More of Matthieu Bourel’s collages can be seen here
Gina / Headcut (2014)
Colourfull / Diva (2013)
Evolve (2105)
Princess / Headcut (2013)
Yul (2013)
More of Matthieu’s collages after the jump…

Posted by Paul Gallagher | Leave a comment
The little-known collage art of Louis Armstrong
09:07 am


Louis Armstrong

I consider myself to be a more-educated-than-average jazz fan, especially in regards to the early New Orleans stuff. (I even did a report on Louis Armstrong in the fourth grade!) So how am I just now learning of Louis Armstrong’s cool collage work? Ken Burns, why hast thou forsaken me with thine sentimental and insufficient documentary series?!?

Louis started working in collage some time in the 1950s. Originally, he created them on paper and hung them in his den, but his wife wasn’t too keen on them, and he had to get creative. A dedicated recorder of his own performances, Armstrong always had a handy supply of reel-to-reel tapes with him everywhere he went, and the tape boxes were a perfect surface medium for his hobby. They weren’t really intended to be shown—they were his personal scrapbook, and the Louis Armstrong Archives at Queens College in Flushing, New York has about 1,000 of these collages on about 500 tape boxes.

Each piece pays close attention to balance—it feels cohesive and organic, and the indiscreet use of scotch tape “shows the seams,” so to speak. I like the use of color and combination of source materials—photos, news clippings, correspondence, concert programs, his own handwritten captions, and even bits of his beloved Swiss Kriss Herbal Laxatives packaging. I also like Armstrong’s use of his own image in his work; there’s something intimate about an artist reflecting on their own celebrity.

I’m getting a very Robert Rauschenberg vibe. You?







Via The Paris Review

Posted by Amber Frost | Leave a comment
The surreal, intricate collage of Lola Dupré
09:44 pm


Lola Dupre

Like many traditional collage artist, the Glasgow-based Lola Dupré makes all her work out of just paper, scissors and glue. But unlike most artists Lola goes further than relying on a simple juxtaposition of imagery to make a point. Instead she uses multiple copies of source material, employing thousands of cuts and manipulating tiny shards of paper to create a strange, amorphous, almost fractal vision. Her work is like looking at a dissolving reality reflected in a spoon.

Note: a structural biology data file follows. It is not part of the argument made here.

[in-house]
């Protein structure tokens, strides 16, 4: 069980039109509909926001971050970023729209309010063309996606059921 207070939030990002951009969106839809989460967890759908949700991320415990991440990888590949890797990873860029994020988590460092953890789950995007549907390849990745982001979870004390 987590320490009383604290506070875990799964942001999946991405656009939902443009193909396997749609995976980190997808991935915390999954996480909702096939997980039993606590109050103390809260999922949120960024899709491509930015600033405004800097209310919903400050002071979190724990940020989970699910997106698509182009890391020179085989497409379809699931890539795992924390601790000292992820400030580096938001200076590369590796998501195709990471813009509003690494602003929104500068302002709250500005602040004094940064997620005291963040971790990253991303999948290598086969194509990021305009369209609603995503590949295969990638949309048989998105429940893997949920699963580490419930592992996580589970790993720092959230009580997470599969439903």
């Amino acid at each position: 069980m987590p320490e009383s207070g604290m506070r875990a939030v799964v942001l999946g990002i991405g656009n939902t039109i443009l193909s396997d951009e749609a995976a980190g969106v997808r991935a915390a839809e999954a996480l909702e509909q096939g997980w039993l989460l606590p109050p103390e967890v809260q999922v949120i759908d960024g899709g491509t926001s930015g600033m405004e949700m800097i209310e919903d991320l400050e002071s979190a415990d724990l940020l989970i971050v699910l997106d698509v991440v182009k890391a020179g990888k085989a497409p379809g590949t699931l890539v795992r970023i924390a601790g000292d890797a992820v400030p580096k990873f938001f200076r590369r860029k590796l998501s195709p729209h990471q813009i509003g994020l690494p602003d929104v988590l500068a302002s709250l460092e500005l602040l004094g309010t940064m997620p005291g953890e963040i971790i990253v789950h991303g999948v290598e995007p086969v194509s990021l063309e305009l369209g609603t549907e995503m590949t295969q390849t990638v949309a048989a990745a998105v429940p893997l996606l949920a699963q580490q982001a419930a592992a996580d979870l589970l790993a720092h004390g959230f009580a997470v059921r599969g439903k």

In a recent interview on the Empty Kingdom blog, Lola says this of her modus operandi:

t came about through experiments with paper as a sculptural medium, through a chance arrangement in 3D forms I began to think about applying it in 2D.  I guess the work could say a few different things about me; I think I am meticulous and multi-dimensional as a person, perhaps that comes across in my work, I’m not sure.  In my opinion, I create, and it is up to the viewer to decipher things and find meaning.

You can read the rest of that interview here, and see all of Lola’s work at her website - in the meantime, click read on (below) to see more of her exceptional work. 


Posted by Niall O'Conghaile | Leave a comment
Music transcends hate: video master Kutiman does it again with ‘Thru Jerusalem’

Israeli musician, composer, producer and videographer Ophir Kutiel does his art as Kutiman. You may recognize his name from Thru-You, the hypnotically rhythmic collage of non-pro musician YouTube videos from across the globe that he made in 2009, and which scored 10 million views, sent him to the Guggenheim, and made it into Time magazine and landed him at the Guggenheim.

Welp, he’s got a new one, and it’s a burner. With sectarian and ethnic tensions in his Jerusalem birthplace at what seems a permanent high, Kutiman has given the city a similar and very necessary visiosonic treatment with the help of 15 of its Arab and Jewish musicians. Check it.

After the jump: Kutiman’s mega-video-mashup from late last year Sue You...

Posted by Ron Nachmann | Leave a comment
The Books’ ‘I Didn’t Know That’: A modern-day hymn of wonder

Since guitarist/vocalist Nick Zammuto and cellist Paul de Jong came together to make music in New York City as The Books in 1999, they’ve put together four albums worth of some of the most unique and emotive music you’ll ever hear.

These two work in the poetic collage/sample music realm inhabited by artists like People Like Us and Negativland. But they distinguish themselves via their live instrumentation and Zammuto’s vocals, which often follow and repeat the various voices sampled from advertising, self-help media and other sources, transforming them into modern-day chants.

Zammuto’s also a pro at accompanying The Books’ music with amazing video collage, like this one that he put together for “I Didn’t Know That” from their latest album, The Way Out.

Get: The Books - The Way Out [CD]
Get: The Books - The Way Out [album download]


Posted by Ron Nachmann | Leave a comment